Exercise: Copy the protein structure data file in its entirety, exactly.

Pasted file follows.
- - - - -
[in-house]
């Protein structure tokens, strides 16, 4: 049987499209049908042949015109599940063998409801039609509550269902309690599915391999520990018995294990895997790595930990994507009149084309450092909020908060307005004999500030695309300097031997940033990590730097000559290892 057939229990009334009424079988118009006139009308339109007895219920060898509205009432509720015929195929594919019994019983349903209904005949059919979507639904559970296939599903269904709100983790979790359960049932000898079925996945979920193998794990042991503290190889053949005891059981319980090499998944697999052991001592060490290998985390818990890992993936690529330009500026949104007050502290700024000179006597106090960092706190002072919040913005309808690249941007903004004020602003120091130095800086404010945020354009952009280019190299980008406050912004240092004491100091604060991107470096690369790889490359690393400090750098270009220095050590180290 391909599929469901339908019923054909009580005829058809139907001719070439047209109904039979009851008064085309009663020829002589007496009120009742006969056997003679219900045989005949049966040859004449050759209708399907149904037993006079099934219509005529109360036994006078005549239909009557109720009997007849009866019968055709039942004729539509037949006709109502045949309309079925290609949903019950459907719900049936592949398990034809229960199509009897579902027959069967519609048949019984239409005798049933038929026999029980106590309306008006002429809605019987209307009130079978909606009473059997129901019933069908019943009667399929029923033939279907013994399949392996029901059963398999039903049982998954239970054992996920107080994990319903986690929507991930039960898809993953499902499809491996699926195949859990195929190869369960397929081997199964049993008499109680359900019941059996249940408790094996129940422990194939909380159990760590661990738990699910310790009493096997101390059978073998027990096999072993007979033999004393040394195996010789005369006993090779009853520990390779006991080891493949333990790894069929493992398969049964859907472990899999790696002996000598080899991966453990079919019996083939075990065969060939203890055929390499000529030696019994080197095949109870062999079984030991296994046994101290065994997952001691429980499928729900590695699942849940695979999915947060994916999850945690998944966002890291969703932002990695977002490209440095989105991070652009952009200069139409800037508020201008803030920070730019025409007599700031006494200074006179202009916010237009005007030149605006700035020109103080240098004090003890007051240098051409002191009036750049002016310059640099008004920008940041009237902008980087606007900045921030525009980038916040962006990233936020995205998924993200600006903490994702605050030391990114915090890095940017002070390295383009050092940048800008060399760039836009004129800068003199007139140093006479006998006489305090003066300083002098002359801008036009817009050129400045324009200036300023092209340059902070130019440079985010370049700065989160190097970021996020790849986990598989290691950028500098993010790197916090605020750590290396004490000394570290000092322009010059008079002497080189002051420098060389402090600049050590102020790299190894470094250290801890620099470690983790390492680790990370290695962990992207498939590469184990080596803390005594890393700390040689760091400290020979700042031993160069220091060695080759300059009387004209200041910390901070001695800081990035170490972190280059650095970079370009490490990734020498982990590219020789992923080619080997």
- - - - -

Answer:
[in-house]
């Protein structure tokens, strides 16, 4: 049987499209049908042949015109599940063998409801039609509550269902309690599915391999520990018995294990895997790595930990994507009149084309450092909020908060307005004999500030695309300097031997940033990590730097000559290892 057939229990009334009424079988118009006139009308339109007895219920060898509205009432509720015929195929594919019994019983349903209904005949059919979507639904559970296939599903269904709100983790979790359960049932000898079925996945979920193998794990042991503290190889053949005891059981319980090499998944697999052991001592060490290998985390818990890992993936690529330009500026949104007050502290700024000179006597106090960092706190002072919040913005309808690249941007903004004020602003120091130095800086404010945020354009952009280019190299980008406050912004240092004491100091604060991107470096690369790889490359690393400090750098270009220095050590180290 391909599929469901339908019923054909009580005829058809139907001719070439047209109904039979009851008064085309009663020829002589007496009120009742006969056997003679219900045989005949049966040859004449050759209708399907149904037993006079099934219509005529109360036994006078005549239909009557109720009997007849009866019968055709039942004729539509037949006709109502045949309309079925290609949903019950459907719900049936592949398990034809229960199509009897579902027959069967519609048949019984239409005798049933038929026999029980106590309306008006002429809605019987209307009130079978909606009473059997129901019933069908019943009667399929029923033939279907013994399949392996029901059963398999039903049982998954239970054992996920107080994990319903986690929507991930039960898809993953499902499809491996699926195949859990195929190869369960397929081997199964049993008499109680359900019941059996249940408790094996129940422990194939909380159990760590661990738990699910310790009493096997101390059978073998027990096999072993007979033999004393040394195996010789005369006993090779009853520990390779006991080891493949333990790894069929493992398969049964859907472990899999790696002996000598080899991966453990079919019996083939075990065969060939203890055929390499000529030696019994080197095949109870062999079984030991296994046994101290065994997952001691429980499928729900590695699942849940695979999915947060994916999850945690998944966002890291969703932002990695977002490209440095989105991070652009952009200069139409800037508020201008803030920070730019025409007599700031006494200074006179202009916010237009005007030149605006700035020109103080240098004090003890007051240098051409002191009036750049002016310059640099008004920008940041009237902008980087606007900045921030525009980038916040962006990233936020995205998924993200600006903490994702605050030391990114915090890095940017002070390295383009050092940048800008060399760039836009004129800068003199007139140093006479006998006489305090003066300083002098002359801008036009817009050129400045324009200036300023092209340059902070130019440079985010370049700065989160190097970021996020790849986990598989290691950028500098993010790197916090605020750590290396004490000394570290000092322009010059008079002497080189002051420098060389402090600049050590102020790299190894470094250290801890620099470690983790390492680790990370290695962990992207498939590469184990080596803390005594890393700390040689760091400290020979700042031993160069220091060695080759300059009387004209200041910390901070001695800081990035170490972190280059650095970079370009490490990734020498982990590219020789992923080619080997």